I had unprotected sex with my neighbour and tested for HIV antibody test at 35th day ,73 rd day ,113th day and 147th day .All were negative.but I have skin rashes on my back. I am from india.The test which i taken is HIV 1&2 ELISA. I think this is standard elisa test. Please guide me .Am scared.
Hi there, and thanks a lot for contacting the AIDS Vancouver Helpline for your HIV/AIDS related health information. It seems like you might be scared about the possibility of HIV transmitting, and the accuracy of some tests you've had since then. We're happy to answer your questions for you.

Unprotected sex is indeed considered a high risk activity, meaning that of the transmissions that have occurred, most have occurred in activities such as these. So it's great you were proactive and decided to go for testing.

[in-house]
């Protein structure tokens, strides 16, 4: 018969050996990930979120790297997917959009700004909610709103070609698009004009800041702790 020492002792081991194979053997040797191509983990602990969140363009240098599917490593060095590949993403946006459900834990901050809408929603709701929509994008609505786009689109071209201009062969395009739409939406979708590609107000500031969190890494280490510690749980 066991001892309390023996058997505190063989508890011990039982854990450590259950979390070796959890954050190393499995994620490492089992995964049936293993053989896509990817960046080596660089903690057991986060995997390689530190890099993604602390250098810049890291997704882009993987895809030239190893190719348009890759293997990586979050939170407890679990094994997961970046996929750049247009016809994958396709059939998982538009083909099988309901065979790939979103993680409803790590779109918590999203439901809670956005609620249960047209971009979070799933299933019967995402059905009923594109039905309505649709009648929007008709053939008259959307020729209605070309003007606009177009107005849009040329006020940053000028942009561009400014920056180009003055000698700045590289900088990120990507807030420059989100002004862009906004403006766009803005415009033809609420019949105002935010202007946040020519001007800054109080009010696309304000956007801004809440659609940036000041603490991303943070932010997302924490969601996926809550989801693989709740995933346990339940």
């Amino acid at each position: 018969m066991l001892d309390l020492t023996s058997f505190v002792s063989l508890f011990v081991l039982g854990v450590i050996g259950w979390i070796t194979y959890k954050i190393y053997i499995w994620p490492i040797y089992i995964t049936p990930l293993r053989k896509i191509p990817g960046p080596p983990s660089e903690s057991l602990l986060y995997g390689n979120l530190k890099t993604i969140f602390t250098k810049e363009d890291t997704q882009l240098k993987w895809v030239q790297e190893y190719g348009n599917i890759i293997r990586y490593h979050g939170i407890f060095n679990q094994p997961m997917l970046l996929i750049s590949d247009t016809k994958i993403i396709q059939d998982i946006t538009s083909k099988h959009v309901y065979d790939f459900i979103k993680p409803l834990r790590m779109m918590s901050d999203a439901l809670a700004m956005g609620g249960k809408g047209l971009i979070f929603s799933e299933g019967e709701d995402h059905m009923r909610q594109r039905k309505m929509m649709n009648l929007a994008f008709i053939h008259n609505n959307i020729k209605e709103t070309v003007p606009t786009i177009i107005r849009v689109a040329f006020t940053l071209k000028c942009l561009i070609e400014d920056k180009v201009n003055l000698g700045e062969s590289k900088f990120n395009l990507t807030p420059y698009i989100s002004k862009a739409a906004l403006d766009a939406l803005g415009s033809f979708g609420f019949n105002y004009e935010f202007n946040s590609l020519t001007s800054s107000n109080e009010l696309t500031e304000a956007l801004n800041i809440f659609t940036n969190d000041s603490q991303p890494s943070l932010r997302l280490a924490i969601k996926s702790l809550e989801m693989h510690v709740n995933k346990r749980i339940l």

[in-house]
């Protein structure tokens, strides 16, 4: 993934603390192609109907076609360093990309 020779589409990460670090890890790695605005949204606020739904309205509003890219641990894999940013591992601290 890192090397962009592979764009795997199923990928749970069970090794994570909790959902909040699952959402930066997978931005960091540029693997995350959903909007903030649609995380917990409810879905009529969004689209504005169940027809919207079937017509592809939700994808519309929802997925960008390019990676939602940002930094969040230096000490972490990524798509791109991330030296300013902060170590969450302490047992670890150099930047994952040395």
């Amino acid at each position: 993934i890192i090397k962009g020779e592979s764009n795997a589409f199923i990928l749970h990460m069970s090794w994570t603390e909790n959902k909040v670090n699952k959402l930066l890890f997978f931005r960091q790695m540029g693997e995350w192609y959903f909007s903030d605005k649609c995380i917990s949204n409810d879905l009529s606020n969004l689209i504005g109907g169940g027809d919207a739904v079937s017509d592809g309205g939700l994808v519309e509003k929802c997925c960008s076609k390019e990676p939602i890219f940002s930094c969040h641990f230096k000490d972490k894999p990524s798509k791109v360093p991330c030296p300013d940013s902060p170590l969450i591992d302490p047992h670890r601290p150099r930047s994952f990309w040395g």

Here is a bit more information on the ELISA test (the test you've had):

You'll see in the chart that tests using this method are considered conclusive 3 months (or 90 days) post exposure. So if you haven't had any potential exposures during this period, the tests you've had at day 113 and day 147 are considered conclusive, meaning the results should be taken as accurate.

As for your skin rash, we at AIDS Vancouver are not healthcare providers, so cannot comment on any symptoms you may be experiencing. That said, the symptoms of an HIV infection are very similar to the symptoms of many other common medical conditions. Testing is the only way to know if transmission occurred, which you've already undergone. We would encourage you to speak with a healthcare provider about your rash, however.

Thanks a lot for contacting the AIDS Vancouver Helpline with your question, we hope it has been answered fully.


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Test Name Method Window Period Conditions
Enzyme Immunoassay Antibody (EIA) 3rd Generation (ELISA) Blood test that looks for antibodies. Up to 95% of infections are detectable within 4-6 weeks post exposure. Most people develop detectable antibodies in 21-25 days. Most commonly available testing method. Conclusive at 3 months post exposure. |